- Palantir, the secretive $20 billion big data company, has quietly a filed a draft of its paperwork for a public listing, it announced in a press release Monday.
- Rumors resurfaced last month that the company, launched in 2003 by PayPal alumni including Peter Thiel, was preparing to file its S-1 with the SEC.
- Palantir has struggled to live up to its valuation in recent years, as shares of the company flooded the secondary markets at a major discount.
- Activists have long criticized Palantir for its controversial work with Immigration and Customs Enforcement.
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Palantir, the secretive and controversial Big Data company cofounded by Peter Thiel, has confidentially filed a draft version of the paperwork for a public listing of its stock, the company announced in a press release on Monday.
The company did not specify whether it planned to raise money through a traditional initial public offering or to simply offer publicly tradeable shares through the alternative “direct listing” process recently used by companies like Slack and Spotify. Regardless, the move sets Palantir up for what could be the highest-profile market debut of the year, after the coronavirus pandemic effectively froze the market for some of the most anticipated IPOs.
With its prospectus, or S-1 registration statement, now filed with regulators, Palantir could be on track to list shares in September, as Business Insider and others have previously reported.
Palantir’s two-sentence announcement on Monday did not provide any details about the offering, including the amount it hopes to raise, the valuation it expects to fetch or the timing, saying only that the company has “confidentially submitted a draft registration statement” with the US Securities and Exchange Commission, and that the listing is expected to take place after the SEC review process, “subject to market and other conditions.”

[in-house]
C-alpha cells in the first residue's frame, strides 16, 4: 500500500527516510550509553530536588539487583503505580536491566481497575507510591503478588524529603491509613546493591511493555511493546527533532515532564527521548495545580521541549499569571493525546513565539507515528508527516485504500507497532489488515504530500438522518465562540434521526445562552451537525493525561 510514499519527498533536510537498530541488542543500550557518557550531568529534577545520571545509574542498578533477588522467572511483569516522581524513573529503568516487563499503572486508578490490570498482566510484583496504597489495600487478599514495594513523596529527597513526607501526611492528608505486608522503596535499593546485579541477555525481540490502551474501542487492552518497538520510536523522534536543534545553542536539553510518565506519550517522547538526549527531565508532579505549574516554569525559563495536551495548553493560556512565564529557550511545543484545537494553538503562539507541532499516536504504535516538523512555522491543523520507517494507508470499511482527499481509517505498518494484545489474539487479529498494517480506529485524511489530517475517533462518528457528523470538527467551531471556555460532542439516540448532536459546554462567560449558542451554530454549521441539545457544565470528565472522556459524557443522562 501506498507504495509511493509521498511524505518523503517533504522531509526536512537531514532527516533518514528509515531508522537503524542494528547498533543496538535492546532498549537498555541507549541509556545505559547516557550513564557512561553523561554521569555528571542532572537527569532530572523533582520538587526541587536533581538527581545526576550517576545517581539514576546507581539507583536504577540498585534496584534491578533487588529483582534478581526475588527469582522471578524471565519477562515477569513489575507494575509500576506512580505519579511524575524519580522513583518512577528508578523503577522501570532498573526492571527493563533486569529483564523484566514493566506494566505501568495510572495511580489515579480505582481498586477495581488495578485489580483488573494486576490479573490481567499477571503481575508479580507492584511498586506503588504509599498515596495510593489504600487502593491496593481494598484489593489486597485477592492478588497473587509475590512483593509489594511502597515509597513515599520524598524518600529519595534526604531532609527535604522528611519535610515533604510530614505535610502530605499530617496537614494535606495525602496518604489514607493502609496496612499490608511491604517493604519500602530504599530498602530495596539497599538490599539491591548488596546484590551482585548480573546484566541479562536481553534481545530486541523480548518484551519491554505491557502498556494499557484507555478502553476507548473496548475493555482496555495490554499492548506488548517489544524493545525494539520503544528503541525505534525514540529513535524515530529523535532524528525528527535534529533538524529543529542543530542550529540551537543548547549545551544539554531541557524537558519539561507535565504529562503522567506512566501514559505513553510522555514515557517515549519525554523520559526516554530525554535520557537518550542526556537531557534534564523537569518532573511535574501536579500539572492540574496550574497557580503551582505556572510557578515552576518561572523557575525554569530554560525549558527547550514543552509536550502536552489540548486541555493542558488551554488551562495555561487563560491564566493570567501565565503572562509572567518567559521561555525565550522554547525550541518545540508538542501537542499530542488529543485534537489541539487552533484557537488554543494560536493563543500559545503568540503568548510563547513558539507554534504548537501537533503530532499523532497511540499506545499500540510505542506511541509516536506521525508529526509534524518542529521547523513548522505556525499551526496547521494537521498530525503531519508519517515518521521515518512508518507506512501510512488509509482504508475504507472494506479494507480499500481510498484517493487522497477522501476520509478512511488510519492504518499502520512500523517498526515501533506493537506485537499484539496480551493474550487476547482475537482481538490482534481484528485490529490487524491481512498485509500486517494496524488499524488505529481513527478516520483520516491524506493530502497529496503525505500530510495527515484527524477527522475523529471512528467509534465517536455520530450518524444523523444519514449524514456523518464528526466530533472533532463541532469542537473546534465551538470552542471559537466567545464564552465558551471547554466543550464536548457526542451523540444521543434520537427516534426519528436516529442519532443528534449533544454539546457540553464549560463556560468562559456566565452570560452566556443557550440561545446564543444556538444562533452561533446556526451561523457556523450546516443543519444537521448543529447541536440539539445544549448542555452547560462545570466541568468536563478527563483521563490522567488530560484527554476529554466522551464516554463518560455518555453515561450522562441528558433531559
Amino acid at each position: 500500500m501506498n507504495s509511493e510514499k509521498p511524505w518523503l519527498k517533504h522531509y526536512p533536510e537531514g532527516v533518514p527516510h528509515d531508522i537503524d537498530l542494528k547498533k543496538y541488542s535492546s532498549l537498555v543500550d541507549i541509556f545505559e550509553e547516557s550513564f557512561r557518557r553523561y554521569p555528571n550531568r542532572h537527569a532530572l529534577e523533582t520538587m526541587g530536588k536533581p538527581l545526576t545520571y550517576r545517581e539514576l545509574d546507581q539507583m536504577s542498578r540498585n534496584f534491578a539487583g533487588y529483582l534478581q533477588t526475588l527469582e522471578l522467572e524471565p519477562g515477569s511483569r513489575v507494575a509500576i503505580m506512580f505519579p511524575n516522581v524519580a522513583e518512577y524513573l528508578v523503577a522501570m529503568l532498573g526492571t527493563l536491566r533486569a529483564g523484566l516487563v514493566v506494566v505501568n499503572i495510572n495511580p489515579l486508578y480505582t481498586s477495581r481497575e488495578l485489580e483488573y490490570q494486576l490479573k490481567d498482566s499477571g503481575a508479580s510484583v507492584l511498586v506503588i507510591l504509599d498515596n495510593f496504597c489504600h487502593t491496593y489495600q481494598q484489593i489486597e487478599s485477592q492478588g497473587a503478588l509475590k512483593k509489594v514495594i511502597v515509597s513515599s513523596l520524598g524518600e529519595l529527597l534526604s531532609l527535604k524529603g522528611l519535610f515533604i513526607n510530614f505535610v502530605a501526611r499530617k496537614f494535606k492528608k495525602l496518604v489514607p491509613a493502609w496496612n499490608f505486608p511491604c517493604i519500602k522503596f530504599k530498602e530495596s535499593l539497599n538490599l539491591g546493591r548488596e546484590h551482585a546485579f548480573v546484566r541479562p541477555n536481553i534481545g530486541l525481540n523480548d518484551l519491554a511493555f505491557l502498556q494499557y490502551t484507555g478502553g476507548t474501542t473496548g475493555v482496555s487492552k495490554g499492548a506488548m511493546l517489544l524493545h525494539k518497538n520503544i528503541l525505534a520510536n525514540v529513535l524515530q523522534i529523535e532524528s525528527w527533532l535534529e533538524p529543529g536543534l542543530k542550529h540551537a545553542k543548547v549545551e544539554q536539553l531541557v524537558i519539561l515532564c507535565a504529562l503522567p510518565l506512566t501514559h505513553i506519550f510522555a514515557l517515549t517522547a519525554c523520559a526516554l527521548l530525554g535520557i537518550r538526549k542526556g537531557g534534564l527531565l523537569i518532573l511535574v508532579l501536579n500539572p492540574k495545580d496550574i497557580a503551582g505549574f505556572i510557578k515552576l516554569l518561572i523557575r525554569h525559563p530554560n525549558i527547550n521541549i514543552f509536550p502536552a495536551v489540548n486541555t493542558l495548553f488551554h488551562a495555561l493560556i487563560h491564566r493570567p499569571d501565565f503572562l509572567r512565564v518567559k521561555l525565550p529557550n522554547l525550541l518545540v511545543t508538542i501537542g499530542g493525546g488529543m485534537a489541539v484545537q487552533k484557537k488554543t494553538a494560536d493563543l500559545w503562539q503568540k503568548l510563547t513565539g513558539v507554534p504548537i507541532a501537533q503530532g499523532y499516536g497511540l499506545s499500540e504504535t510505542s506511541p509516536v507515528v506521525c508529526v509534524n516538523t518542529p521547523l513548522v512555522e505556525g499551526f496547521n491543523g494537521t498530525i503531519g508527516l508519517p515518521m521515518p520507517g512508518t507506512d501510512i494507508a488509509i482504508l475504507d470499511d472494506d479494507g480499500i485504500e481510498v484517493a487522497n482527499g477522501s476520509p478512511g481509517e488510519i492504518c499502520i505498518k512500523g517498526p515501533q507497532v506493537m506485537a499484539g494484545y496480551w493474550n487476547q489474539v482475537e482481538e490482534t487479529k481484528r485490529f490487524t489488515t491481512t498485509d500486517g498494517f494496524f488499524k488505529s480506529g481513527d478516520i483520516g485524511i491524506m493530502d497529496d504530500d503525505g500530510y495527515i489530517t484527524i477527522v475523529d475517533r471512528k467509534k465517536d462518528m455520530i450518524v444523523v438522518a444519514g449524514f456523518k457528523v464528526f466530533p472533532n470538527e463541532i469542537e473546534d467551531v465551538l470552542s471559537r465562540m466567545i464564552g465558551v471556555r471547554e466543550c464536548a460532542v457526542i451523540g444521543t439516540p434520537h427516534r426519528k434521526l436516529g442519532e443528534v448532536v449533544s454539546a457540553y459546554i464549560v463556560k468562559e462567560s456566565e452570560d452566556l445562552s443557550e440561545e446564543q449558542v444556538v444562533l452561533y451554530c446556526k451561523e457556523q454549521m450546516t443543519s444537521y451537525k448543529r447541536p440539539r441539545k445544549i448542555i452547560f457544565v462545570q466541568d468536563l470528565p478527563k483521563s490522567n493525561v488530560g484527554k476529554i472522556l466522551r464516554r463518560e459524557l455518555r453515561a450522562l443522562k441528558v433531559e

Launched in 2003 by a group of PayPal alumni including Peter Thiel and its current CEO, Alex Karp, Palantir uses technology to crunch through mountains of data and detect patterns. The company’s embrace of military and defense work has made it something of an outsider in Silicon Valley, even as investors have plowed money into the firm.
Palantir was valued at as much as $20 billion in a 2015 funding round, the last publicly known valuation for the company based on a funding round. But secondary shares of the company in recent years have hinted at valuations between $8 billion and $12 billion.
Bloomberg reported in April that Palantir expects to generate $1 billion in 2020.
Rumors that the company would go public first circulated last year and resurfaced in June. But the company recently raised more than $500 million in fresh funding, according to regulatory filings.
Secrecy and controversy
Palantir, which sells customized data analytics tools to corporations and the government, as operated largely under a veil of secrecy, sharing little information about its software or finances, and asking many of its customers to sign non-disclosure agreements.
The company has come under fire from activists who criticize its work with law enforcement, in particular US Immigrations and Customs Enforcement. Palantir’s software has been used to gather, store, and search for data on undocumented immigrants, and reportedly played a role in workplace raids.
The company has also reportedly been working with the Centers for Disease Control and Prevention to help it track the spread of COVID-19, Forbes reported.
Thiel and cofounder Joe Lonsdale are no longer involved in the company’s operations.